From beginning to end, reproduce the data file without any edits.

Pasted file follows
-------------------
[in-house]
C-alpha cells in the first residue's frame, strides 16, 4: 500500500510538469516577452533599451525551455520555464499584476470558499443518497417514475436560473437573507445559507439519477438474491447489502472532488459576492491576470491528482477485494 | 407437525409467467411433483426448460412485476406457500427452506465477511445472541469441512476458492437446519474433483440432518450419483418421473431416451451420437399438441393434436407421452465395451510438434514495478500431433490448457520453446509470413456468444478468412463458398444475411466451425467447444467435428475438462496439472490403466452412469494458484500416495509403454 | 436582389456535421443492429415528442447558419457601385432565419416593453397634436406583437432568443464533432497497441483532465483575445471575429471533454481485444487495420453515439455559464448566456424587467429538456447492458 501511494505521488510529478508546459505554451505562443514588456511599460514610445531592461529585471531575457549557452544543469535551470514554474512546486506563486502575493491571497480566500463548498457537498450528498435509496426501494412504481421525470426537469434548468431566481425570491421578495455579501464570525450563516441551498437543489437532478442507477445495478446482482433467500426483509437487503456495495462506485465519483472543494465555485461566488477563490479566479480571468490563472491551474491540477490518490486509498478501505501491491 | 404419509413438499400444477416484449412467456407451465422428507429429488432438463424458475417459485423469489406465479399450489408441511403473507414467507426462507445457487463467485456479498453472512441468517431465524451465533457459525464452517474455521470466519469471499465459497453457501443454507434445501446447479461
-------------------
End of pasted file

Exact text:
[in-house]
C-alpha cells in the first residue's frame, strides 16, 4: 500500500510538469516577452533599451525551455520555464499584476470558499443518497417514475436560473437573507445559507439519477438474491447489502472532488459576492491576470491528482477485494 | 407437525409467467411433483426448460412485476406457500427452506465477511445472541469441512476458492437446519474433483440432518450419483418421473431416451451420437399438441393434436407421452465395451510438434514495478500431433490448457520453446509470413456468444478468412463458398444475411466451425467447444467435428475438462496439472490403466452412469494458484500416495509403454 | 436582389456535421443492429415528442447558419457601385432565419416593453397634436406583437432568443464533432497497441483532465483575445471575429471533454481485444487495420453515439455559464448566456424587467429538456447492458 501511494505521488510529478508546459505554451505562443514588456511599460514610445531592461529585471531575457549557452544543469535551470514554474512546486506563486502575493491571497480566500463548498457537498450528498435509496426501494412504481421525470426537469434548468431566481425570491421578495455579501464570525450563516441551498437543489437532478442507477445495478446482482433467500426483509437487503456495495462506485465519483472543494465555485461566488477563490479566479480571468490563472491551474491540477490518490486509498478501505501491491 | 404419509413438499400444477416484449412467456407451465422428507429429488432438463424458475417459485423469489406465479399450489408441511403473507414467507426462507445457487463467485456479498453472512441468517431465524451465533457459525464452517474455521470466519469471499465459497453457501443454507434445501446447479461